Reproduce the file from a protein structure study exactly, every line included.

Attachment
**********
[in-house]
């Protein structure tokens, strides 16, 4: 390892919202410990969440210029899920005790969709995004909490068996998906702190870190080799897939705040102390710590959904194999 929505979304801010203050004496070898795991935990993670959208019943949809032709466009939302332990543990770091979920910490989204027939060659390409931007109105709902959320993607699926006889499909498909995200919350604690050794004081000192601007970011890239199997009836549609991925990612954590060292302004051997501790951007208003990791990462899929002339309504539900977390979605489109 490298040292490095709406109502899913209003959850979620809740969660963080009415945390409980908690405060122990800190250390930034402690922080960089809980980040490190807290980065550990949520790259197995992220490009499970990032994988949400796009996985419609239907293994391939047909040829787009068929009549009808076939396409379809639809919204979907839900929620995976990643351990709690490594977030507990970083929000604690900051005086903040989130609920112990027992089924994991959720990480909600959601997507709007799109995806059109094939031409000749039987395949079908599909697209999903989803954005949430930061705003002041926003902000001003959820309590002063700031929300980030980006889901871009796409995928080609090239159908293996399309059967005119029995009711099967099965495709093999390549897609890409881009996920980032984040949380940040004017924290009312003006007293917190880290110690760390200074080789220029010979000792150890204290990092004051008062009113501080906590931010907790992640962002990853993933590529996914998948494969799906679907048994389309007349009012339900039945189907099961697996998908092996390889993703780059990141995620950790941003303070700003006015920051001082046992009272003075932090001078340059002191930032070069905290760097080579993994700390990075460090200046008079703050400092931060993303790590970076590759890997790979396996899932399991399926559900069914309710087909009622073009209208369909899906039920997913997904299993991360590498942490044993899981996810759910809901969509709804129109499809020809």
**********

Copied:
[in-house]
């Protein structure tokens, strides 16, 4: 390892919202410990969440210029899920005790969709995004909490068996998906702190870190080799897939705040102390710590959904194999 929505979304801010203050004496070898795991935990993670959208019943949809032709466009939302332990543990770091979920910490989204027939060659390409931007109105709902959320993607699926006889499909498909995200919350604690050794004081000192601007970011890239199997009836549609991925990612954590060292302004051997501790951007208003990791990462899929002339309504539900977390979605489109 490298040292490095709406109502899913209003959850979620809740969660963080009415945390409980908690405060122990800190250390930034402690922080960089809980980040490190807290980065550990949520790259197995992220490009499970990032994988949400796009996985419609239907293994391939047909040829787009068929009549009808076939396409379809639809919204979907839900929620995976990643351990709690490594977030507990970083929000604690900051005086903040989130609920112990027992089924994991959720990480909600959601997507709007799109995806059109094939031409000749039987395949079908599909697209999903989803954005949430930061705003002041926003902000001003959820309590002063700031929300980030980006889901871009796409995928080609090239159908293996399309059967005119029995009711099967099965495709093999390549897609890409881009996920980032984040949380940040004017924290009312003006007293917190880290110690760390200074080789220029010979000792150890204290990092004051008062009113501080906590931010907790992640962002990853993933590529996914998948494969799906679907048994389309007349009012339900039945189907099961697996998908092996390889993703780059990141995620950790941003303070700003006015920051001082046992009272003075932090001078340059002191930032070069905290760097080579993994700390990075460090200046008079703050400092931060993303790590970076590759890997790979396996899932399991399926559900069914309710087909009622073009209208369909899906039920997913997904299993991360590498942490044993899981996810759910809901969509709804129109499809020809």